The word design is used in so many ways that you begin to wonder if it has any useful meaning at all. All of these may be regarded as acts of design:
- Laying out a magazine ad
- Making an engineering plan for a suspension bridge
- Using A/B testing to improve user response to a website
- Plotting an elaborate trap
- Wireframing user interactions for a mobile app
- Creating the graphical look and feel of a mobile app
- Planning the features of a product that solves a perceived user problem
- Collecting user feedback on a product or service
- Preparing architectural plans for a beautiful building
- Preparing architectural plans for an ugly building
Since folks refer to any and all of these examples (and many more) as “design,” the term design could be regarded as just a great big basket that holds many things that have no clear relationship to one another, except for the fact that someone, somewhere calls them design.
Why do people know what an engineer is, but not what a designer is?
As a discipline, engineering is pretty clearly defined, as is engineer. Engineers do engineering, and to do engineering requires a particular degree, the passing of certain tests, and the obtaining of one or more licenses. Without these, you are not an engineer, and what you do is not really engineering (as commonly understood). Furthermore, the major types of engineering are pretty well established: mechanical, chemical, civil, and electrical, with each having pretty well-established sub-branches.
But design and designers are a different story. There are design degrees, but for most types of design, neither a degree nor a license is required. Architecture is a notable exception, which has the same kind of professional accoutrements as engineering. Urban design has some of those accoutrements.
But other aspects of design—graphic design, industrial design, interior design, typography, and others, require no degree or license. For the newer areas of design that were spurred on by the digital age—user interaction design (“UI”), user experience design (“UX”), customer experience design (“CXD”), service design, and design thinking in general—specific degree programs are hard to find. Adding to the confusion, many prestigious institutions put art and design in the same department, sometimes making design subordinate to art.
With all of this, if you were to ask ten professional designers to define design, how many different answers do you think you would get?
So what? Does it matter if design has no commonly-understood definition?
Yes, it matters!
Even absent a common definition of design, thought leaders in the discipline of design have been developing important concepts over the last half century that are having a great impact on product development, service design, business management, and even the development of programs in the government and non-profit sectors. Arguably the most important new line of thinking is around the concept of user-centeredness, which is at the heart of the design thinking movement. I believe these ideas are beginning to bring some unity to the idea of design as a discipline, even though this emerging unity has not been formally recognized.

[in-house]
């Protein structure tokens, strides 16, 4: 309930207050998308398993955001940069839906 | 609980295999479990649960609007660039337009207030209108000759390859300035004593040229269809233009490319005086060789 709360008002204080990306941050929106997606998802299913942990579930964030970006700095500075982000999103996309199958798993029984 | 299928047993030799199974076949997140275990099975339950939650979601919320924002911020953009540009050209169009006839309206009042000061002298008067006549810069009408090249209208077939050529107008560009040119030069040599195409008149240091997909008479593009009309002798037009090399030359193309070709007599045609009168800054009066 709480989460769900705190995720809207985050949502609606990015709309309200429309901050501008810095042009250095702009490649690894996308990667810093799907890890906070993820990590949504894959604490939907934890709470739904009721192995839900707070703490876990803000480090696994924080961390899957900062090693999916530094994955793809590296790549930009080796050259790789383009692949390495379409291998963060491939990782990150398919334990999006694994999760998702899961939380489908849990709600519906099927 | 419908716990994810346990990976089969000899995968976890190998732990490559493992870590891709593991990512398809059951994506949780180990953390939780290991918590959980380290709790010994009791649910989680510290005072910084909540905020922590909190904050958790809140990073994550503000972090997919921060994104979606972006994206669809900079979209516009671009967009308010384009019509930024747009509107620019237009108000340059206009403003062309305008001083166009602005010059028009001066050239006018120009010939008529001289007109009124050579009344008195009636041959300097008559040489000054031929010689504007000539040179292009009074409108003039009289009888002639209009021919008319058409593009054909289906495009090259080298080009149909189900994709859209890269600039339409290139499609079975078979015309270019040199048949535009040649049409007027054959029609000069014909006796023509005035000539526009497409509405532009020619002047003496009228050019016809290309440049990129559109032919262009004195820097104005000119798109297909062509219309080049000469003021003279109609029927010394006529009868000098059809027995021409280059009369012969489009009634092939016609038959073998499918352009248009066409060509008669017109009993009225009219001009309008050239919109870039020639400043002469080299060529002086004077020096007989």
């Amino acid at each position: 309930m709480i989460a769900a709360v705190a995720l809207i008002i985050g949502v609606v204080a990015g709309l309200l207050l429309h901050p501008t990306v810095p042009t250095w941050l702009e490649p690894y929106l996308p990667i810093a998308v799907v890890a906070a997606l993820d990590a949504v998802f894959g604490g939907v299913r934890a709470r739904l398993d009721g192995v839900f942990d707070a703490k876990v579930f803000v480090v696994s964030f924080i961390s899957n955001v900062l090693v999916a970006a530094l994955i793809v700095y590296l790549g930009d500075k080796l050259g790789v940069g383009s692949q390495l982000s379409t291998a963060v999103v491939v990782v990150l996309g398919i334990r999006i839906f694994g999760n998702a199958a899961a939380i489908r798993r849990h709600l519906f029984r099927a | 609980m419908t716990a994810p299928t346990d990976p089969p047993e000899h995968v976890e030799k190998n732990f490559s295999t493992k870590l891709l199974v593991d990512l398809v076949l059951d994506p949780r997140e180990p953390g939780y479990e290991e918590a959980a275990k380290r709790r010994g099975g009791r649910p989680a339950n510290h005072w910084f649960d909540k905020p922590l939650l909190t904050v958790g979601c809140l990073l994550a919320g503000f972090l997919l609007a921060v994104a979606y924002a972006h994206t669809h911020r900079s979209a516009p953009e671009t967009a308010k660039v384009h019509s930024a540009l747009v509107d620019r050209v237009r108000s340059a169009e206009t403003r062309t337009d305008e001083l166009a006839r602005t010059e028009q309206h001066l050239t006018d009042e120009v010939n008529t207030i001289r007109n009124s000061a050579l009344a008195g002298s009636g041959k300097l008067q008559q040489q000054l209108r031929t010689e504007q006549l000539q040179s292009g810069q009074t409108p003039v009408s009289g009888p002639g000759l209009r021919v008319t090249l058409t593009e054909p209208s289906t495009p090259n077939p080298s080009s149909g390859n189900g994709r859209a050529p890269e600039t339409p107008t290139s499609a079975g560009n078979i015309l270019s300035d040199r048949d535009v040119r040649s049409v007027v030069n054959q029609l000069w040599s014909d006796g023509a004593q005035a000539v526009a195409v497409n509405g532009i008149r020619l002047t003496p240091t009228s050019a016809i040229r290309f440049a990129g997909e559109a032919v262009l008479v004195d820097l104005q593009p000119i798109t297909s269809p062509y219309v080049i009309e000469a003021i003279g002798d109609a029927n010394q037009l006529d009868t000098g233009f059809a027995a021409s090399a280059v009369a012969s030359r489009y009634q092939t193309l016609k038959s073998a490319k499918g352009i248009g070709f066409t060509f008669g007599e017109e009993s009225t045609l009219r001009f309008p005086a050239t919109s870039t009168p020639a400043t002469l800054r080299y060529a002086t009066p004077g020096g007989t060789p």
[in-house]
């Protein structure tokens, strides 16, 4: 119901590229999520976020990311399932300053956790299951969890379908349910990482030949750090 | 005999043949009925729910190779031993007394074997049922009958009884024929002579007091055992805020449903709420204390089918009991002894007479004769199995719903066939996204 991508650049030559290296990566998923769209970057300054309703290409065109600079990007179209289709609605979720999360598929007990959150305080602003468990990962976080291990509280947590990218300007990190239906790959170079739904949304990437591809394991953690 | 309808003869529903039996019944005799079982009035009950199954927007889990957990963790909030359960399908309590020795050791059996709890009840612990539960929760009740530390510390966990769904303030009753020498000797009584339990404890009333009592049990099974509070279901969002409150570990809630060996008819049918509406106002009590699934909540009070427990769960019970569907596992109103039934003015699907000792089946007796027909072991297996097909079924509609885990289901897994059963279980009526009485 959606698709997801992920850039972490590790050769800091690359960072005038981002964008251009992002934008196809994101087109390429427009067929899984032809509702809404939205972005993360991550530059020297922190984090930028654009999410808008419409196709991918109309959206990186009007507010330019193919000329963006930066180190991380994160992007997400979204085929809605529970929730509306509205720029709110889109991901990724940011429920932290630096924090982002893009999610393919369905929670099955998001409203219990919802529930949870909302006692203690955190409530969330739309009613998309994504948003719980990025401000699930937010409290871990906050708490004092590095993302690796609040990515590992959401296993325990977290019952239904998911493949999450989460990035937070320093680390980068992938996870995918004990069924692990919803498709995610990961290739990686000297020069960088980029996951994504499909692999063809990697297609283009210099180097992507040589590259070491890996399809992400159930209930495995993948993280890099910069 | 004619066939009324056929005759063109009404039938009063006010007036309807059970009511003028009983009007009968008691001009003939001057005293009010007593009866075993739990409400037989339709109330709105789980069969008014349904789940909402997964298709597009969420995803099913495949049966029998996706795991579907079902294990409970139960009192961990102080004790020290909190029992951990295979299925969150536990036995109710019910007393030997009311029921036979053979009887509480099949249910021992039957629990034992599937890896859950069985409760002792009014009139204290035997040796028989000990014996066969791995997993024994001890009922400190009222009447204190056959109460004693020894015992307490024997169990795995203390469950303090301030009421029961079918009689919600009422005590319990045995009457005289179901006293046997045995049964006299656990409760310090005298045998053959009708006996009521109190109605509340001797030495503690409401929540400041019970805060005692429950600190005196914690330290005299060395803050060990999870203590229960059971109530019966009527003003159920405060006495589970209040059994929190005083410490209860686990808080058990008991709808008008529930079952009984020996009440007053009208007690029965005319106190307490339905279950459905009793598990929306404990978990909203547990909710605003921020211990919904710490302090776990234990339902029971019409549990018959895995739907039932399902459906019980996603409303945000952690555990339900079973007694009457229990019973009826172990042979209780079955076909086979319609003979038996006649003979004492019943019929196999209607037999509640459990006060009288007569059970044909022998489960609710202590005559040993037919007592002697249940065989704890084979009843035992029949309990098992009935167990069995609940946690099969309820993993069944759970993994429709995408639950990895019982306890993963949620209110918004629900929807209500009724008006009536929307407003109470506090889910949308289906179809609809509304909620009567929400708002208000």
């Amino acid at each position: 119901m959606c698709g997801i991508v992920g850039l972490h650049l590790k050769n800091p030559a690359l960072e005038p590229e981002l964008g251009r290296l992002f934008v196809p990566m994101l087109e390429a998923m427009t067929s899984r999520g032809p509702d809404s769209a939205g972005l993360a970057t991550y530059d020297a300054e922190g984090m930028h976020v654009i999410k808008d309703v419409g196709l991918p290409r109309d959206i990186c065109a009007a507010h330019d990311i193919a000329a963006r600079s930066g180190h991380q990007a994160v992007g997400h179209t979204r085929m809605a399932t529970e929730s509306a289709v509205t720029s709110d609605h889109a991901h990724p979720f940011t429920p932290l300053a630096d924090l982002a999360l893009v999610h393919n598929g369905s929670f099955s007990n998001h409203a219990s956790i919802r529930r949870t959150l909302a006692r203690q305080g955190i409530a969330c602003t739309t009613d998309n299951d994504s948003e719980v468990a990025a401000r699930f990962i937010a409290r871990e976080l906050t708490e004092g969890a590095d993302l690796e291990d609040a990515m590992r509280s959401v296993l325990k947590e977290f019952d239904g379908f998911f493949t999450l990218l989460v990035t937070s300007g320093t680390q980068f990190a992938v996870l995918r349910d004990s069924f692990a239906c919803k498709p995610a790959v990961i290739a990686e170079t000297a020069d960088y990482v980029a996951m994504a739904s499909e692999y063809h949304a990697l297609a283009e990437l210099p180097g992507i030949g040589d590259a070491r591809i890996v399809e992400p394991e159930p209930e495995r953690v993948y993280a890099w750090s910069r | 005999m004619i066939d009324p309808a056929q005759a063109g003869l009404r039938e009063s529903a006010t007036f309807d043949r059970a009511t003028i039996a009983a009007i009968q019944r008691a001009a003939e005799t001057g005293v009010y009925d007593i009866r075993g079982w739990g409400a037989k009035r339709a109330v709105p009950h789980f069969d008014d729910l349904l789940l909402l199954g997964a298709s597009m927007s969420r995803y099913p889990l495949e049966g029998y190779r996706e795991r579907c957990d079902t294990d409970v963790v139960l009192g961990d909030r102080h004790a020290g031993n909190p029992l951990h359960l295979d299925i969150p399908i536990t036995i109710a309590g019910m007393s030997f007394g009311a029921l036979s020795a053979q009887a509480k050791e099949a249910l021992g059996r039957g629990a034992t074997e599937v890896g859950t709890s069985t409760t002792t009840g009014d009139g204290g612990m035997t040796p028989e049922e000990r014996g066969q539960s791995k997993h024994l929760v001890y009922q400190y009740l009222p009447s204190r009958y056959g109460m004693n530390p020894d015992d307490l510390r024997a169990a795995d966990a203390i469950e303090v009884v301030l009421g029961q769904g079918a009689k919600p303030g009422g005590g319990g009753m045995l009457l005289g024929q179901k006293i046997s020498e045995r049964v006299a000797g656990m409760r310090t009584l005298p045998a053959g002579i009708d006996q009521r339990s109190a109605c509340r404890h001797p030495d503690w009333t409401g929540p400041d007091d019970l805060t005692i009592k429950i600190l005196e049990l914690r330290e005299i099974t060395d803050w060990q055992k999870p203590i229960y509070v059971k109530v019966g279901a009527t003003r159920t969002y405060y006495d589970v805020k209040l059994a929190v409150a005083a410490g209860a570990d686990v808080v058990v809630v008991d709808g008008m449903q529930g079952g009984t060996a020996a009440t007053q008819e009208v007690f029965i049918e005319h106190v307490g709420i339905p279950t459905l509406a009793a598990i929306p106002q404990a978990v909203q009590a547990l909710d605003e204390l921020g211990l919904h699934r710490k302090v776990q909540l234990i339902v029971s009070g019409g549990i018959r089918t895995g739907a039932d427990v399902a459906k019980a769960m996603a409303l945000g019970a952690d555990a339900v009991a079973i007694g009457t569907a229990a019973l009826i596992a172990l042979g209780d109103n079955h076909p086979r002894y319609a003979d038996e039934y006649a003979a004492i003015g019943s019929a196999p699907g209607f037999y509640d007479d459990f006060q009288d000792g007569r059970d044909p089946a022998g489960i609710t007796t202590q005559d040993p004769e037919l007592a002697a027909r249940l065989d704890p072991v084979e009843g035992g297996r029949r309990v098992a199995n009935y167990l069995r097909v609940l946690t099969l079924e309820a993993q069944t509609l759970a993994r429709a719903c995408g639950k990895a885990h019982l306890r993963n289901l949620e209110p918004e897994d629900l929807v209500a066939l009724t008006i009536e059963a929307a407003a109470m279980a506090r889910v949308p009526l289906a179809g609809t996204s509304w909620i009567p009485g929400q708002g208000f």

In order to capture and continue to advance the idea of design as a discipline, I think it is time for thought leaders in design to begin to define this discipline more clearly to provide a kind of banner for design leaders and designers at large to rally around. How this could come about, I am not at all sure. Designers being the free spirits that they tend to be, I do not think formal licensure or any such thing is the answer. But at the least, those who have a deep interest in design and a belief that its advancement will benefit society can ignite a conversation around this question of what is design.
Toward a definition of design
Well, there’s no time like the present, so let’s get started. I will—perhaps foolishly—throw something out on the table. To be clear, I am not talking about trying to come up with a new common definition of the word design. For that purpose, the dictionary does a fine job:
de·sign /dəˈzīn/…1.1. Do or plan (something) with a specific purpose or intention in mind. Oxford Dictionaries.
But the discipline of design, as it has come to be understood over the past 50 years, needs a definition that is more specific, while remaining as simple as possible. So here is my shot at it:
design (verb), as a discipline: plan the creation of a product or service with the intention of improving human experience with respect to a specified problem.
Every word of this definition can be both elaborated upon and debated, and I hope would be. Some of the key elements that I am trying to capture with this definition are:
- That design is a deliberate act with a pre-set intention.
- That design includes the intent that something actually be implemented.
- That the objects of design are products and services, which by implication interface with people rather than with machines or systems.
- That improving human experience is the general objective of design, which also makes the discipline of design inherently optimistic. This definition does not preclude — but rather includes by implication — the indirect intentions of serving business, humanitarian, or other purposes.
- That each instance of design effort is focused on a specified problem in human experience.
I am intentionally keeping design processes out of this attempted general definition because I believe processes should vary based on the nature of each design project.
So this is my little attempt to get some chatter going around a definition of design.
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So, what is design anyway? was originally published in The Design Innovator on Medium, where people are continuing the conversation by highlighting and responding to this story.